Children and Youth International Conference for the Environment The democratic multicultural meeting of the selected delegates from all participating countries will happen from June 5-10, 2010 in Brasilia, Brazil. The International Conference will result in the creation of the Letter of Responsibilities “Let’s Take Care of the Planet” that will be given to a United Nations representative, summarizing the commitment made by the Conference attendees to build a sustainable society. We expect the participation of approximately 1,000 people in the final event between children, teenagers, companions, guests, and staff.



• To contributre to the insertion of environmental education into the formal educational systems of countries worldwide in a creative and organic way;
• To achieve a minimum participation of 10% of the elementary schools (5th to 8th grade) in the participating countries;
• To attain the participation of 50% of the countries of the world in the International Conference process;
• To create a “ Let’s Take Care of the Planet ” Charter, together with the delegates form the participating countries.


Attachment 1


- International Exposition – “Water and Sustainable Development” (Zaragoza, Spain)
From June to September of 2008, and International Exposition will take place in Zaragoza, Spain with the topic: “Water and Sustainable Development.” The Interministerial Working Group participated in the educational week of that event, presenting a workshop from August 5-7, 2008 regarding children and youth conferences, experiences, and methodologies in Brazil. . - MERCOSUL Environmental Education Meeting
In October 2008, a meeting of the Spanish speaking countries of Latin Amercia will occur in Brasília. The Children and Youth International Conference intends to use this meeting to court representatives from the ministries of education and civil society from the Latin American countries present, as well as representatives of the ministries of environment, who will also be in that meeting. A workshop about the children and youth conferences experiences and methodologies in Brazil will occur.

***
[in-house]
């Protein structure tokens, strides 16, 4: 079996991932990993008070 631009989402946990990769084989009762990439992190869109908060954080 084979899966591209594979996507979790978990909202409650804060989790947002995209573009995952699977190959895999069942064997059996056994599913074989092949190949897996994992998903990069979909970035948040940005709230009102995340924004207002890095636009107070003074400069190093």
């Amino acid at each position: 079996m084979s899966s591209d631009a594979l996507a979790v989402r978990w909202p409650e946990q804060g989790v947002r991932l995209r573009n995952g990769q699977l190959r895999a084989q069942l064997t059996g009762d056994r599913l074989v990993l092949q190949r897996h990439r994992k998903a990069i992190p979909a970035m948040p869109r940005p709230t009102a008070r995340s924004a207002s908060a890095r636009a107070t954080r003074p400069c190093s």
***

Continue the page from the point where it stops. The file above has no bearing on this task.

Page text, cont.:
- Communities of Portuguese Speaking Countries
The next regional seminar of the Communities of Portuguese Speaking Countries (CPSP), is set to take place in October, 2008 in Brasília, Brazil Through this specific project, the Interministerial Working Group proposes to bring at least one representative of the ministry of education of each associated member of the CPSC to present a workshop about children and youth conferences, experiences, and methodologies in Brazil.

- “Climate Change: Influencing Future Citizens” Seminar (British Council, York, England)
During the Climate Change: Influencing Future Citizens seminar, organized by the British Council in York, England, from September 21-26 of 2008, a Children and Youth International Conference team will participate in a round table discussion.
The Brazilian experience on environmental education at schools, organized by the Ministry of Education, of the Government of Brazil, through the conference for the environment at schools, and Children and Youth International Conference: Let’s Take Care of the Planet will be represented. It will be an important moment to share the educational experiences related to public politics on environmental education.

Attachment 2


The children and youth conferences for the environment in Brazil are designed for primary schools in which the students are between 11 and 14 years of age.
The process of the conference starts in schools, with the study and debate of a proposed topic and materials which are nationally distributed by the Management Organ of the National Policy for Environmental Education. The basic guiding text is “step by step” for the conference at schools. All of the elementary schools in Brazil receive at least one kit by mail containing the guide material.
With the guide material and the support of the school community, children and teenagers will create projects regarding the debated topics and produce posters to display the main ideas from their studies and debates. The next step is the conference for the environment at school. Where the responsibilities and actions of the school community will be defined and accepted, in addition to the selection of the delegates who will represent the ideas in state and national conferences.
The state organizational committees (SOCs) are very important in this process, because they are composed of local government institutions and youth movements. They strengthen the conferences in their state in addition to promoting workshops to train the facilitators. The Youth Collective for the Environment [12] chooses the delegates who will participate in the national conference and who will be responsible to make activities in the national conference in Brasília.